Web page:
The World Without You by Joshua Henkin covers the territory of a wonderfully sprawling family saga while taking place over just one Fourth of July long weekend in 2005. It is an intensely emotional look at a family one year after a death and also a realistic portrayal of modern life and how people in a not very tight-knit family might think and behave when brought together.
Leo Frankel died in Iraq on July 4, 2004 at age 32, a journalist. His mother Marilyn, a doctor, has been writing angry letters to the editor about the Iraq war ever since, while his father David, a retired high school teacher, is just now adjusting to the idea that Marilyn plans to leave him after forty years of marriage. Leo was their youngest child – their only son – and their different ways of grieving have split them apart.
At the start of the novel, the family is gathering for a memorial service one year later at Marilyn and David Frankel’s Lenox, Massachusetts country house in the Berkshires, where they’ve spent every summer for forty years, leaving behind the heat of their New York City apartment. In addition to being their only son, Leo was also a brother, a husband, and the father of a two-year-old son.
Leo’s oldest sister Clarissa will come from New York with her academic superstar husband; Lily will come up alone from D.C.; and Noelle will fly in from Israel with her husband – also a convert to Orthodox Judaism – and four young children, with their head coverings and kosher dietary requirements to the carelessly secular habits of the others. But blonde Thisbe, Leo’s young wife, flying in from California with Calder, now age three, may be even more of an outsider than Noelle in the staunchly East Coast Frankel clan. As welcoming as everyone tries to be, no one has seen much of her since she moved back to her home state to go to graduate school in Berkeley, as she and Leo had planned to do. Everyone knows that ongoing family squabbles should be set aside and simmering tensions should go on the back burner at a time like this, but try as they might to focus solely on Leo and the memorial service, their own problems, concerns, and desires of the still-living keep intruding.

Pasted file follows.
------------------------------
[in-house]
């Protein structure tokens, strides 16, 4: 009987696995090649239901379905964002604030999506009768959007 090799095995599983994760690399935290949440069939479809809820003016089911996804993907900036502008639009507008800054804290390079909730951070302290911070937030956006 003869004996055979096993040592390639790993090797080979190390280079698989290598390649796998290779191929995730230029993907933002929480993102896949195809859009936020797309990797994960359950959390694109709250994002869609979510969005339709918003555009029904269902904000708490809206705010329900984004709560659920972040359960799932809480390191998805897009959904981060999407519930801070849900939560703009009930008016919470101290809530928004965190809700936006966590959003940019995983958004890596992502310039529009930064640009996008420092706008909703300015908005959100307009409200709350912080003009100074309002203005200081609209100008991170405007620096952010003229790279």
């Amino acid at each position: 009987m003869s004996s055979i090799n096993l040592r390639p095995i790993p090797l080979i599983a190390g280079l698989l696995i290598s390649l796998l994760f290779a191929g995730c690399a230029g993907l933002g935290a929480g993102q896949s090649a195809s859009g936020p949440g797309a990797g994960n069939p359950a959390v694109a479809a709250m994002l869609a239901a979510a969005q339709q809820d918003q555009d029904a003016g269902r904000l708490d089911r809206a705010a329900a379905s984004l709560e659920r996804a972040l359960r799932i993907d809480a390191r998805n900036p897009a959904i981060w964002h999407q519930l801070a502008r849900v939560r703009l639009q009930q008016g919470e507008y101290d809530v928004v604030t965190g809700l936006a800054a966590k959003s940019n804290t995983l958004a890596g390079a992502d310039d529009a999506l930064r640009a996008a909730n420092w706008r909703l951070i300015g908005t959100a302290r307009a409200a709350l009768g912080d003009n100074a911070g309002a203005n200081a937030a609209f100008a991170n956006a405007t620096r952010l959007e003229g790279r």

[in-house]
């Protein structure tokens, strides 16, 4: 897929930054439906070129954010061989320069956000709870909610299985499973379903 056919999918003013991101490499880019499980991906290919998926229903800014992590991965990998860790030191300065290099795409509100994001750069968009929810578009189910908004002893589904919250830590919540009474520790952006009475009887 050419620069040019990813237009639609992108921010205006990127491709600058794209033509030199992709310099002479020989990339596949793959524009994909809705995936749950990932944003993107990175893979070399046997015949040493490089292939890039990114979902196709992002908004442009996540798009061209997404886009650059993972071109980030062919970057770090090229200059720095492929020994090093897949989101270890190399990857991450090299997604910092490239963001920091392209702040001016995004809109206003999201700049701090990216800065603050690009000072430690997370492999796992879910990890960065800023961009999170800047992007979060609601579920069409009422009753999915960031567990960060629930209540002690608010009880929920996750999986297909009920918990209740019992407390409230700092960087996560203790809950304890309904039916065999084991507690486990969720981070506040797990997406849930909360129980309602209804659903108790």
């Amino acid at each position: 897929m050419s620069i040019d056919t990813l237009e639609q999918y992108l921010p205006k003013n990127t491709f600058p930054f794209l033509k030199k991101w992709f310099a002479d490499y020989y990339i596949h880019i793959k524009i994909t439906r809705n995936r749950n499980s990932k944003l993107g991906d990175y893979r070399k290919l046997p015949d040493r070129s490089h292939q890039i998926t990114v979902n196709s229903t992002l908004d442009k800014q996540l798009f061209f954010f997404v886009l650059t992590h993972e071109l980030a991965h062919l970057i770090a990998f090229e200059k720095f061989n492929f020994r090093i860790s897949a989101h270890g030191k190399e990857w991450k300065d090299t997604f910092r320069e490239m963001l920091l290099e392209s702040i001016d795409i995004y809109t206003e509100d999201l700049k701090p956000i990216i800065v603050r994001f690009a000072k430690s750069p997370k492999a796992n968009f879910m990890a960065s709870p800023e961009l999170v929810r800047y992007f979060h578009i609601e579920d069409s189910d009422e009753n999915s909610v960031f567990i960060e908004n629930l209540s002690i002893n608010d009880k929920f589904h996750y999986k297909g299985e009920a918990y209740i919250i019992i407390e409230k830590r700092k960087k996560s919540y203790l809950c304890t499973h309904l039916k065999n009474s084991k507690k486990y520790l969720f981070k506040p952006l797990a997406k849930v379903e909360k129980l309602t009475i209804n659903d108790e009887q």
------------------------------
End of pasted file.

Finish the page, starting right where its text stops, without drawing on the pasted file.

The World Without You is full of conversation and back stories, but the action of the book is in the interactions among the different family members. Leo is the central focus of the the gathering and his death is the reason they are all together in one place, but he is gone, absent from the family gathering. His thoughts and feelings during his life are essentially unknowable now; each person is left only with fading memories.
I don’t know why it took me so long to read The World Without You (I think I had the mistaken idea that it was a post-apocalyptic novel) but the softcover edition is coming out in just a few weeks (April 9). I think the cover design of the softcover is better than the hardcover in giving readers a feel for what the novel is about. The image of fireworks alone makes sense after reading the book, but fireworks can be interpreted as joyful or patriotic. The image of fireworks in the distance with the lighted window in the foreground conveys a more immediate sense of grief and loss and the rest of the world moving on.
The World Without You was selected as an Editors’ Choice Book by The New York Times and The Chicago Tribune. If you like novels about family with multiple generations represented like The Widower’s Tale by Julia Glass or Wish You Were Here by Stewart O’Nan, you will want to read this one.
The World Without You
Random House, 2012
Disclosure: I received a free review copy from the author.